On May 5, 2006, the defendants in this action, the underwriters, brought suit against the plaintiffs in the High Court in London. The defendants sought a declaration that the insurance policy did not cover the sinking of the Yacht. On August 17, 2007, Mr. Bergeron filed an acknowledgment of service in the English proceedings. (Bosworth Decl. ¶ 10.) On March 5, 2008, the plaintiffs filed this action in the Southern District of New York seeking a declaratory judgment that the insurance policy covered the sinking, the value of the claim is $510,000, and the plaintiffs are entitled to punitive damages because the defendants acted in bad faith in denying the claim. The parties have represented that the English proceedings have been stayed pending this Court's decision with respect to this motion.
The defendants move to dismiss this action on three grounds. First, they argue that the action should be dismissed pursuant to the doctrine of forum non conveniens. Second, they argue that a forum selection clause in the renewal quotation precludes the parties from litigating this case in the Southern District of New York. Third, they argue that the Court should abstain from exercising its jurisdiction as a matter of international comity.
"[T]he doctrine of forum non conveniens contemplates the dismissal of lawsuits brought by plaintiffs in their favored forum in favor of adjudication in a foreign court." Wiwa v. Royal Dutch Petroleum Co., 226 F.3d 88, 101 (2d Cir. 2000). The Court of Appeals for the Second Circuit has established a three-step framework for resolving a motion to dismiss based on forum non conveniens that involves: (1) determining the degree of deference to be afforded to the plaintiff's choice of forum; (2) examining whether an adequate alternative forum exists; and (3) balancing the private and public factors enumerated by the Supreme Court in Gulf Oil Corp. v. Gilbert, 330 U.S. 501 (1947). See Iragorri v. United Tech. Corp., 274 F.3d 65, 73-74 (2d Cir. 2001) (en banc); see generally Base Metal Trading, S.A. v. Russian Aluminum, 253 F. Supp. 2d 681, 693-713 (S.D.N.Y. 2003) (applying framework). The Court applies each part of the framework in turn.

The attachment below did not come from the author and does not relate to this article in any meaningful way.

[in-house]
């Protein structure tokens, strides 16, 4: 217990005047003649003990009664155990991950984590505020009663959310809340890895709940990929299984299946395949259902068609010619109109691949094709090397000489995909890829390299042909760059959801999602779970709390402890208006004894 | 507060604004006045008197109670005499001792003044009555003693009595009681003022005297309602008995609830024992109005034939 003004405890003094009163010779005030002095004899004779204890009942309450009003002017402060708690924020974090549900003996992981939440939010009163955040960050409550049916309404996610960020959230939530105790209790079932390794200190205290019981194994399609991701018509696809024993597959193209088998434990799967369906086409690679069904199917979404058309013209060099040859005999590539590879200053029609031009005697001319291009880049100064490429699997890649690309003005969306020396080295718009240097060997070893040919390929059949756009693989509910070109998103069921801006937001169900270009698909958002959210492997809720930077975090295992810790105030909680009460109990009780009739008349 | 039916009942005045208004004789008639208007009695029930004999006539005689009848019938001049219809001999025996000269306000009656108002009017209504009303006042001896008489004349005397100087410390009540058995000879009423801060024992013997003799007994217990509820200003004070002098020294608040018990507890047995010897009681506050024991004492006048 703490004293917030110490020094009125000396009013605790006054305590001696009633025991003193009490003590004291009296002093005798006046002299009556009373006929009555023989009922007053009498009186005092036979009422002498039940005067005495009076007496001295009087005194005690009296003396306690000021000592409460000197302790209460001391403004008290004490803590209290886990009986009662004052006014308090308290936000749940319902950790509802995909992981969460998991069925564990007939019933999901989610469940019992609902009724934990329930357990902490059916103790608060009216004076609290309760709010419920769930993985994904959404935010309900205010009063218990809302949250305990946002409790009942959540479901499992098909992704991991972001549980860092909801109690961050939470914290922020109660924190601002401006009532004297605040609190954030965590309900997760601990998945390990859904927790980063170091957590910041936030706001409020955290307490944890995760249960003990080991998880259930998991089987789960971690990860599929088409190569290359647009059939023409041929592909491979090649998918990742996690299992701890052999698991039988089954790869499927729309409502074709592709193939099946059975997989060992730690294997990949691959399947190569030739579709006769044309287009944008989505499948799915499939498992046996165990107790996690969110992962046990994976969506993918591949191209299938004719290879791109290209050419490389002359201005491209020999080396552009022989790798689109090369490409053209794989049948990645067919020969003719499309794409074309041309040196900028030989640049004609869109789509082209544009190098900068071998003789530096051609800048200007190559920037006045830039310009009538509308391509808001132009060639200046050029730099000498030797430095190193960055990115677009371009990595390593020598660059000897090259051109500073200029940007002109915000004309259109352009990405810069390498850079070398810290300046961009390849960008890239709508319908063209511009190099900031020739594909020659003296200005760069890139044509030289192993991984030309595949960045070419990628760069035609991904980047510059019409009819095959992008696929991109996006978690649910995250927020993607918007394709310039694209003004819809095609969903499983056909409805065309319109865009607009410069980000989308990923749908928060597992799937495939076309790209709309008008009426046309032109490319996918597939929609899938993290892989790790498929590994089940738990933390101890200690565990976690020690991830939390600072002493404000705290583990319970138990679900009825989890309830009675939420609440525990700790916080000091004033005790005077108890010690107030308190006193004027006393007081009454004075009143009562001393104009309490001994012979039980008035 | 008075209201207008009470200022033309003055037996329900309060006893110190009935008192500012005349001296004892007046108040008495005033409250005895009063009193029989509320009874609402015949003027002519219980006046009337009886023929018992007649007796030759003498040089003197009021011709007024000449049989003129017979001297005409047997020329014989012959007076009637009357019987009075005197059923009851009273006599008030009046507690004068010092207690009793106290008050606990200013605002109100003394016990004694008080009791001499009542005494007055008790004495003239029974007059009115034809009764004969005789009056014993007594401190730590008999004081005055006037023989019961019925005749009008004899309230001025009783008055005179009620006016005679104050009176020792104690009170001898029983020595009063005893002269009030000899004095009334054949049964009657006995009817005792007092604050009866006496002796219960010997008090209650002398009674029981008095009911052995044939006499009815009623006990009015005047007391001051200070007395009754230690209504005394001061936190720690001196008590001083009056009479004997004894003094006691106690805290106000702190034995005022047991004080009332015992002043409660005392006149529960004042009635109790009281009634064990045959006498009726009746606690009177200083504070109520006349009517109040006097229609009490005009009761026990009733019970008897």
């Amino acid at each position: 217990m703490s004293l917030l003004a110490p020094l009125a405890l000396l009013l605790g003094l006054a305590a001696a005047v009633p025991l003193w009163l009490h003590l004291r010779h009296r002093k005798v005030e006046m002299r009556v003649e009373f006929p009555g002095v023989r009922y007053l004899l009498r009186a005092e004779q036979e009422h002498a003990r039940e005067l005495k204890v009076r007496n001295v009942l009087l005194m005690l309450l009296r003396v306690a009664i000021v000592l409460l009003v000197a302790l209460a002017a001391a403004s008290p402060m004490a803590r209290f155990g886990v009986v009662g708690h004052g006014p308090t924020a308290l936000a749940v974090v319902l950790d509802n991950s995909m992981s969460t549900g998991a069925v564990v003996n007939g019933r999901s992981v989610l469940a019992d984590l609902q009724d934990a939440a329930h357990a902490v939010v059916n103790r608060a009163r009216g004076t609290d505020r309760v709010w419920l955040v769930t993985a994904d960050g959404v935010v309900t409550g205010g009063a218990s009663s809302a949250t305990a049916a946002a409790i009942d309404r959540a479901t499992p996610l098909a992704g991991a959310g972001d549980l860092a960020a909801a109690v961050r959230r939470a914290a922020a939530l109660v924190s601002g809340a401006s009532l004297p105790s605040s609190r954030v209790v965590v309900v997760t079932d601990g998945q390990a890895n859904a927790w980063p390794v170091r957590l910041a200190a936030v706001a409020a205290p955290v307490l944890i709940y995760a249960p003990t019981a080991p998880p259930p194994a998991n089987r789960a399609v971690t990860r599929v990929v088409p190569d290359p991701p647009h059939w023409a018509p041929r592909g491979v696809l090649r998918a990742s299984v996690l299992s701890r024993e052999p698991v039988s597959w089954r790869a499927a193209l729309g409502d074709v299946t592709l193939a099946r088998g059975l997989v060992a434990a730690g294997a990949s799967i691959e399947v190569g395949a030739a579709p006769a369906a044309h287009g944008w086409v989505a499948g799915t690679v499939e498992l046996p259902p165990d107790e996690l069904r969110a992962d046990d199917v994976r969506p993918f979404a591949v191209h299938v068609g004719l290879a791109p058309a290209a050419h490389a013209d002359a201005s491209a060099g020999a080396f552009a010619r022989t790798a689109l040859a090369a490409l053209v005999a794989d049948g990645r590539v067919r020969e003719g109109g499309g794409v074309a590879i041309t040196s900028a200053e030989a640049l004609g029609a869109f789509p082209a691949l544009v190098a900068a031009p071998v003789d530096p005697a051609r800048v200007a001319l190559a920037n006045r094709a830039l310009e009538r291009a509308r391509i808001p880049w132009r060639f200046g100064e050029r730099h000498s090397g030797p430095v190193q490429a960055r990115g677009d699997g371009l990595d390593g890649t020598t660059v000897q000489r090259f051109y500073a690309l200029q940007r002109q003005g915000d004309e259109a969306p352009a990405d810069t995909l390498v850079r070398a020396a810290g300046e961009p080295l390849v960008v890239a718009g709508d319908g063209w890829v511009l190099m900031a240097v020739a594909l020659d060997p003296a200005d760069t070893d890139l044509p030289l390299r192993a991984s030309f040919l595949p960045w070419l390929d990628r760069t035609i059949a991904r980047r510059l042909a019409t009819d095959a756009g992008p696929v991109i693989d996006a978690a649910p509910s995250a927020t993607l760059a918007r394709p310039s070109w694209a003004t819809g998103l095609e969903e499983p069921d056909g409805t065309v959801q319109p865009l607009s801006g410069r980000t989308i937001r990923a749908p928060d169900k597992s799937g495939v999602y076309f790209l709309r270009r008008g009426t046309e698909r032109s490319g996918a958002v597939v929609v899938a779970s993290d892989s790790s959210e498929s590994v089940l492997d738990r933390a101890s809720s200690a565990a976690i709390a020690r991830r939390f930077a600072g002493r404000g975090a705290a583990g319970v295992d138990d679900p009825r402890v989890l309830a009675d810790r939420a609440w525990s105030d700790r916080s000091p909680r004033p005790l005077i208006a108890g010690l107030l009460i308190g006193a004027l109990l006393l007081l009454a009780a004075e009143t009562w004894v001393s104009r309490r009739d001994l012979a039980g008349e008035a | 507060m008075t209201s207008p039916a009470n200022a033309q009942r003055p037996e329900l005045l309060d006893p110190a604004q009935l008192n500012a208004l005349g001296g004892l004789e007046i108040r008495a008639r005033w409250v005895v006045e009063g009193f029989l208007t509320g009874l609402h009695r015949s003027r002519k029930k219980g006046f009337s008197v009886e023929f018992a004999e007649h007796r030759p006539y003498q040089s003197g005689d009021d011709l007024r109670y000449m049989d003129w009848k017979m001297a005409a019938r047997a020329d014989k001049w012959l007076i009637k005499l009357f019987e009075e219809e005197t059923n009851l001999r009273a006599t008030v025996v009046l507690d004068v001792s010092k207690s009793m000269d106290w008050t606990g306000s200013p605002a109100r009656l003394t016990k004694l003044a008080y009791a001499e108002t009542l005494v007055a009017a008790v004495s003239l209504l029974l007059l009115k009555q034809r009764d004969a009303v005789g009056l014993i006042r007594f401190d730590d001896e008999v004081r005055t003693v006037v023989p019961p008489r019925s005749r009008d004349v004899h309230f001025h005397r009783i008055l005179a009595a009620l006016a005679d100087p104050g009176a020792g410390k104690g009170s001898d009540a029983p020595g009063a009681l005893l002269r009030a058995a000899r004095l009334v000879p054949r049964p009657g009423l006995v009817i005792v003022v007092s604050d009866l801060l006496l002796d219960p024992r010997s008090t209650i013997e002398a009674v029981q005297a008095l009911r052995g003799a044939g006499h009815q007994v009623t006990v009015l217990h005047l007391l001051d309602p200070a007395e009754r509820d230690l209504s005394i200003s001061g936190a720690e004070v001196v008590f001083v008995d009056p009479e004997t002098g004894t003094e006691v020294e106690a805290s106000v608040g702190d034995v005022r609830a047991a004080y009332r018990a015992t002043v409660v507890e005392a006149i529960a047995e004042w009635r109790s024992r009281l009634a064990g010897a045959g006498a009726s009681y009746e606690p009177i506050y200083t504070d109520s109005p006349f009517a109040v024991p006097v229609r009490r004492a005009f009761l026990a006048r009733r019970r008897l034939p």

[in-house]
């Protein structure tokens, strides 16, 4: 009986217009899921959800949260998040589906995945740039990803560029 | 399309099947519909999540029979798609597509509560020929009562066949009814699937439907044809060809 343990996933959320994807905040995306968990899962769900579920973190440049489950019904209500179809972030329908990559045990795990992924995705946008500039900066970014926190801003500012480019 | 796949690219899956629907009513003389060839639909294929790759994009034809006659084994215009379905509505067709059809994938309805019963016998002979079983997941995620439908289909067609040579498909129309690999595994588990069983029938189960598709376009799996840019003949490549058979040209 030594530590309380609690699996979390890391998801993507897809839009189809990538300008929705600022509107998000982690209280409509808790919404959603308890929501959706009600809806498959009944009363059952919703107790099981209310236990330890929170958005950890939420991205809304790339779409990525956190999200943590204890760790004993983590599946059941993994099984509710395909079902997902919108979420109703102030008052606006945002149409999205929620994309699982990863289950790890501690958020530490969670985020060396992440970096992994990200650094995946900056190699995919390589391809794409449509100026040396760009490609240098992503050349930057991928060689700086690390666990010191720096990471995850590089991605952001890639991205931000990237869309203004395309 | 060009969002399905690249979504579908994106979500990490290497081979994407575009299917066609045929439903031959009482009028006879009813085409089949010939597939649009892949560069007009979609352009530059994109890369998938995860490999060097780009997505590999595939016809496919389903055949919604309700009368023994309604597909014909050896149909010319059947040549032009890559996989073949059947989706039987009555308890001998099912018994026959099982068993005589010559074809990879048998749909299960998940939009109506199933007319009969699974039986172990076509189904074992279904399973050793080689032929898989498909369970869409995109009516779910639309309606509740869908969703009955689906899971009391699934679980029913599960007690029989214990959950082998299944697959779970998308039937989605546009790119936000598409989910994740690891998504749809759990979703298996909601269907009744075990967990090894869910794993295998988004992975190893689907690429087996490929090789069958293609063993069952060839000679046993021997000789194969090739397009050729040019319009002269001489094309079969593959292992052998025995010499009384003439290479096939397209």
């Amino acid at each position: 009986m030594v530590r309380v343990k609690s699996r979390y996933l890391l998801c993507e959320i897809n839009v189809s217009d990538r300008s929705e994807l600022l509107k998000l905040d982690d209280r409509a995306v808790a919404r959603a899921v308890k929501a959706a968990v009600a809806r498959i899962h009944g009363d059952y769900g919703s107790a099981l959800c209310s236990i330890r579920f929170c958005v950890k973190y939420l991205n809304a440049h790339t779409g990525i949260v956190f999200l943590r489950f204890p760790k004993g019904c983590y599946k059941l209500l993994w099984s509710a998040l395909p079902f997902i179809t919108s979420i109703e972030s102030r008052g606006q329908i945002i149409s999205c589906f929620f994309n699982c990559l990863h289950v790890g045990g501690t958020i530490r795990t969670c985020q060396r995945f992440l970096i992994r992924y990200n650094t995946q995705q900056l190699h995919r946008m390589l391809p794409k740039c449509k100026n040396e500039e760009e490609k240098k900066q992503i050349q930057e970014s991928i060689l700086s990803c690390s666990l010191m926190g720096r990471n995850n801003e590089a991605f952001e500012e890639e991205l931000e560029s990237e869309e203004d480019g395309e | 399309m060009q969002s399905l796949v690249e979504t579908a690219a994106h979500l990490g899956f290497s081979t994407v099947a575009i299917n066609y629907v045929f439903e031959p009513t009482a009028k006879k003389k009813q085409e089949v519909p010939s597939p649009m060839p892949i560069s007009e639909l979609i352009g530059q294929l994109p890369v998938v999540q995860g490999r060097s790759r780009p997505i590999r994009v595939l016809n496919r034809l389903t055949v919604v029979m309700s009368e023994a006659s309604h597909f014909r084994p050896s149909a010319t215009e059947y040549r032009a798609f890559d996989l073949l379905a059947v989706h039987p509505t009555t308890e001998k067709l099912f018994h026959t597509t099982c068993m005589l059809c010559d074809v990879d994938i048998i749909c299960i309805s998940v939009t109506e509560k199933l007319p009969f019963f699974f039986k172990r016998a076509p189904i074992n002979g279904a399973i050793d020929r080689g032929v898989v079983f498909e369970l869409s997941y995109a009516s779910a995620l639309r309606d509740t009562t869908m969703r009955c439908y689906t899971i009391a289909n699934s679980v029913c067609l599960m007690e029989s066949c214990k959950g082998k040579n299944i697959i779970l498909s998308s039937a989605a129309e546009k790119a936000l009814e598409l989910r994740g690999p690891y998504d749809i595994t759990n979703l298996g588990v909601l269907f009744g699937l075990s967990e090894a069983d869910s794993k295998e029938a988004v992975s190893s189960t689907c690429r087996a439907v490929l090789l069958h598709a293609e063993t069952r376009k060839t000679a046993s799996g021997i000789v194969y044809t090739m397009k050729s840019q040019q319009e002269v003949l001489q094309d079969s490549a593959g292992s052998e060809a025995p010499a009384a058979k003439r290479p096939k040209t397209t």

As an initial matter, the Court must determine the degree of deference that should be afforded to the plaintiff's choice of forum. See Iragorri, 274 F.3d at 70-73; accord Monegasque De Reassurances S.A.M. v. Nak Naftogaz of Ukr., 311 F.3d 488, 498 (2d Cir. 2002); Base Metal Trading, 253 F. Supp. 2d at 693. The Supreme Court in Gulf Oil generally instructed that "unless the balance is strongly in favor of the defendant, the plaintiff's choice of forum should rarely be disturbed." Gulf Oil, 330 U.S. at 508. The Court of Appeals for the Second Circuit has interpreted Gulf Oil to mean that "a court reviewing a motion to dismiss for forum non conveniens should begin with ...